How to make Organic Potting Mixture.

When you see a successfully grown vegetable garden, the first question you ask the owner is “What is your potting mix?” And some people share and some don’t. If you always wanted to make a best organic potting mix, look no further, this post is for you.

A good potting mix has the following characteristics.

  • Air porosity
  • Water/moisture retention.
  • Nutrition.
  • Support/Anchorage.
  • Fluffy and light weight.
  • Well draining.
  • Infection/pest free
  • Free from weed seeds

 

Common Ingredients in a good potting mix

Soil

Paying attention to the quality of the soil used for potting mixes will pay you in the long run. A good quality soil should be free from stones, lumps and should be rich in nutrients. Don’t take soil from construction sites.They will contain lots of rubbles and is never good for growing plants. For Indian context, nurseries will sell red soil/ good quality top soil. A good quality soil from your nearest garden centre should do.

Peat Moss:

Peat moss is the most common ingredient for soilless mixes because of its wide availability.However, In india the situation is quite opposite. It is not easily available and very expensive. Peat moss decomposes very slowly and holds large amounts of water; however, it has a high acidity. Lime is usually added to mixes to balance the pH.

Coco coir peat:

Coir, a by-product of the coconut fiber industry, looks like peat moss, but is granular and also has an optimum pH for growing plants. Coir typically is packaged as a compressed brick that will expand when mixed with water. It is important to note that coir may require less potassium and increased nitrogen supplementation. It retains the right amount of retention and air poro

Worm Castings/Vermicompost:

Vermicompost is the result of composting vegetable waste/food waste using earth worms, usually red wigglers, to create a heterogeneous mixture of decomposing vegetable or food waste, bedding materials, and worm cast. Vermicompost is an excellent, nutrient-rich organic fertilizer and soil conditioner. This process of producing vermicompost is called vermicomposting.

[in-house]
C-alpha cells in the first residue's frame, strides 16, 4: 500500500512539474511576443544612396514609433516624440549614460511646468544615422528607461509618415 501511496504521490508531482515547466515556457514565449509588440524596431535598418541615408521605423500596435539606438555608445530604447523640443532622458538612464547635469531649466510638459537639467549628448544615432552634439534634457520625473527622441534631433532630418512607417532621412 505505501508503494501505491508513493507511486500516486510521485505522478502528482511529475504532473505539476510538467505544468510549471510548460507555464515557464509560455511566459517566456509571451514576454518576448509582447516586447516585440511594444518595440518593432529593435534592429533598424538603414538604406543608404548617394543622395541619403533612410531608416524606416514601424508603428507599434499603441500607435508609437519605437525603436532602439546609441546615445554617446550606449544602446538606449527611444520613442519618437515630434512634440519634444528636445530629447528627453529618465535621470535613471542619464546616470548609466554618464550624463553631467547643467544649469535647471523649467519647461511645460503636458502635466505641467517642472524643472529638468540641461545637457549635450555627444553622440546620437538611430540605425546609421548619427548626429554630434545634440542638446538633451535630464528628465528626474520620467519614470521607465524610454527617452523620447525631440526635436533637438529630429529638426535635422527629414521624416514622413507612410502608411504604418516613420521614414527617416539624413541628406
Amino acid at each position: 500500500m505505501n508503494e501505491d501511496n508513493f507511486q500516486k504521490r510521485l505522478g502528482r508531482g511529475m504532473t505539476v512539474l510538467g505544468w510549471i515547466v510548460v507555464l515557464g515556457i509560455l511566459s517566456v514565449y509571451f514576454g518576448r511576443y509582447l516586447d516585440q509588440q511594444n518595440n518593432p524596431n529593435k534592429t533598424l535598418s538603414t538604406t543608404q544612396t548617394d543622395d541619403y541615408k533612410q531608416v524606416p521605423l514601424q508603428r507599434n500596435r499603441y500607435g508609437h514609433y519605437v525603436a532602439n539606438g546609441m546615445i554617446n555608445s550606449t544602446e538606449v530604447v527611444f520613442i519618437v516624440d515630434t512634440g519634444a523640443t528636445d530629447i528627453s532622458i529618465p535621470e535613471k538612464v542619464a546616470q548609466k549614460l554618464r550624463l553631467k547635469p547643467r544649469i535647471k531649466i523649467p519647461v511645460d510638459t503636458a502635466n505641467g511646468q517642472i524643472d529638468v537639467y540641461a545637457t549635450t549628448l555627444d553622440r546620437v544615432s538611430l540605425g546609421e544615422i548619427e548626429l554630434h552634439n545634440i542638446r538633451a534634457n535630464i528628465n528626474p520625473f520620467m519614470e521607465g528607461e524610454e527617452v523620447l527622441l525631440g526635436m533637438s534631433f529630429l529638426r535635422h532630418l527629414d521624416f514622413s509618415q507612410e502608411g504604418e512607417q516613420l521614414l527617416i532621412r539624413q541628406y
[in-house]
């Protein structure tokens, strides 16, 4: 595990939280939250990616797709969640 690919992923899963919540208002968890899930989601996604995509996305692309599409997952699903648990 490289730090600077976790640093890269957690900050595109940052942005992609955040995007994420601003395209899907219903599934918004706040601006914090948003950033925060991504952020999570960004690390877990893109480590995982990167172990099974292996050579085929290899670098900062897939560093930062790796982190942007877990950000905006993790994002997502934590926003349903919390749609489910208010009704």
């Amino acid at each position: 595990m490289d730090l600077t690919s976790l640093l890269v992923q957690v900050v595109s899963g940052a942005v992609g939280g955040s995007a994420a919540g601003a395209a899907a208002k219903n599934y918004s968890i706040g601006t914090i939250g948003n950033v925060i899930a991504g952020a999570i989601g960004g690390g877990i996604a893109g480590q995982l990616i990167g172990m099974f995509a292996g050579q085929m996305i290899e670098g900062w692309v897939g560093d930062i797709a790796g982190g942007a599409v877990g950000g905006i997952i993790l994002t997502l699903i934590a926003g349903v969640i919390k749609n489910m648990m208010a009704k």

Bone meal:

Bone meal is a slaughter house waste. Bones are steamed pulverised and used as fertilizers for plants.They are rich in Calcium, phosphorus and trace elements. Some people are not comfortable using it because of the odour. In some places, blood, hoof and horn meal are also available. Each of them have a different nutrient profile.

Oil Cakes:

Oil cakes are the remains when the oil seeds are crushed/pressed to extract the oil from them. Because of the nutrient content they act as a good fertilizer.

Potting Mix Recipe

  • 1 part of good quality red soil/top soil
  • 1 part of cocopeat/peat moss
  • 1 part of compost (Vermicompost/manure)

 For every 15 litres of the above mix, add 200 grams of bone meal, and 200 grams of oil cake and 200 grams of wood ash. Thoroughly mix them. Once the mixture is uniformly mixed, put it in a sack or a big container , cover it and leave it for a good 3 weeks time. Ensure that the mix is little moist. It should not drip when you squeeze it in your palm. After 2-3 weeks, the potting mix is ready for use.

Modifications

  • For some plants, you might want a mix that is more draining.Add 1 part of perlite to it to increase the drainage.
  • You can also add coco husk chips to increase the air porosity in the mix. This is required for crops such as orchids, gerbera etc.
  • You may add additives like seaweed, humic acid and aminoacids, beneficial microbes, pressed mud etc to enrich the soil.